Apple refused to refund $1500 in accidental app charges

British newspaper The Guardian  recently received an intriguing submission to a series dedicated to finding solutions to people’s various problems. The submission was sent by “CS” from Binfield, Berkshire, and details Apple’s lack of co-operation in an incident involving £1,100 (around $1500).

The individual’s sister, it turns out, suffered from a learning disability which prevented her from understanding basic concepts involving money and online purchases. The woman had entirely inadvertently spent the equivalent of one thousand five hundred dollars on purchases made through apps on the App Store.

Most of the money was spent on making repeat purchases of app bundles, which she was completely unaware of and hadn’t even downloaded to her device after paying for them. The majority of her screen time on her iPad was spent “playing word games and colouring,” the victim’s sibling writes to The Guardian

Usually the woman’s husband would have been the one managing her finances, as she herself was incapable—but he had passed a way a year prior, leaving her vulnerable to money traps such as this.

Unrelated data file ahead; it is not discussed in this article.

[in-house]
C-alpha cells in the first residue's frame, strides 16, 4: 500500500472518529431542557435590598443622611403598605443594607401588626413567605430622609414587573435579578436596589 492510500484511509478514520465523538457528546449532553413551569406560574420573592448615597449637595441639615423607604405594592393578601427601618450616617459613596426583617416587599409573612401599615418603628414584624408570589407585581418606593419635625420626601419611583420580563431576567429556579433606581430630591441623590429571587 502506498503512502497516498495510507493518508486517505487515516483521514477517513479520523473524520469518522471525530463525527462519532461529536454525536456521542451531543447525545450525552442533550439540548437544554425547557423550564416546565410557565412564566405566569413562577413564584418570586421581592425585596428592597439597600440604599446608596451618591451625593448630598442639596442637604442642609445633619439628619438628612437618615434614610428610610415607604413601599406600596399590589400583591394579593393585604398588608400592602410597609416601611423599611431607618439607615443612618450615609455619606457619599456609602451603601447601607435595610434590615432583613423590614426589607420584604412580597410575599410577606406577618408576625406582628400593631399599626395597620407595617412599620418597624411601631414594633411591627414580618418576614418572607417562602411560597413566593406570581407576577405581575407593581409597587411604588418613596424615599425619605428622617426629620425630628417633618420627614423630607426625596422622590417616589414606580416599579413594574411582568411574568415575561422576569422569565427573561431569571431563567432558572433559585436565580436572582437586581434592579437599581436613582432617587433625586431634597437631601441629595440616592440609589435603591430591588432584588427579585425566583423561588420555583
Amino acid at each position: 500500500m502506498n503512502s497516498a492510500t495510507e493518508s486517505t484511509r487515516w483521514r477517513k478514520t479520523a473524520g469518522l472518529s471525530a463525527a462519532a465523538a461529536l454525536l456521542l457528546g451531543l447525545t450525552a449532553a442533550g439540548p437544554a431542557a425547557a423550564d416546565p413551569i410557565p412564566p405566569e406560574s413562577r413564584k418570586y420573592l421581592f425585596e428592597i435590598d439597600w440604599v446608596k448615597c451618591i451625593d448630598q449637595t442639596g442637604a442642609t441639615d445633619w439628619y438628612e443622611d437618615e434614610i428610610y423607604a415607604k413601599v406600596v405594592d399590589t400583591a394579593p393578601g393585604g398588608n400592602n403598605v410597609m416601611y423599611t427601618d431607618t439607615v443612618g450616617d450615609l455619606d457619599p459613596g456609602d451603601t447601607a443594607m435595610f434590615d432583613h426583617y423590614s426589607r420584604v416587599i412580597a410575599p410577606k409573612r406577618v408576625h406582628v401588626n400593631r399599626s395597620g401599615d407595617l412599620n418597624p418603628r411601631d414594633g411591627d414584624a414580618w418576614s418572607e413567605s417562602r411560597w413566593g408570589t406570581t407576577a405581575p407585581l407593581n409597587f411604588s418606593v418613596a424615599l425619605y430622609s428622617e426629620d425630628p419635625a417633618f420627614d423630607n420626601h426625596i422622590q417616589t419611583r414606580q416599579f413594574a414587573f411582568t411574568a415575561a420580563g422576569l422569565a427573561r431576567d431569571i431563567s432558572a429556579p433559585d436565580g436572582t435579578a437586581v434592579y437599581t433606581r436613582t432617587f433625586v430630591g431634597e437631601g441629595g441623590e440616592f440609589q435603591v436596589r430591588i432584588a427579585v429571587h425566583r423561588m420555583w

The victim’s sibling first contacted Apple, explaining the situation and asking to have the £1,100 refunded. Apple, however, refused to return a penny, which is when “CS” resorted to writing the newspaper for help in resolving the issue.

Anna Tims, the columnist, noted in her reply that the problem of accidentally racking up monstrous charges on an Apple gadget isn’t unheard of. It often happens in families where children play on their parents’ Apple devices, which are logged into their iCloud account and contain their credit card information. 
There is a possibility to request a refund on each individual charge on Apple’s website, but that doesn’t mean they’ll be approved. In many cases, the charges are labeled as ineligible for a refund after review, and the money is gone for good. 

Apple could have shown some understanding in CS’s case, however, as it was clear that the downloads were unintentional and the purchases hadn’t even been used (as the app bundles were never downloaded). 

Anna Tims was able to reach a resolution with Apple when she herself contacted the company on CS’s behalf, and convinced Apple to issue a full refund to the bereaved sister (they called it a “one-time exception”). After the event, CS made sure to enable parental controls from Screen Settings on her sister’s iPad, to prevent such future mishaps.

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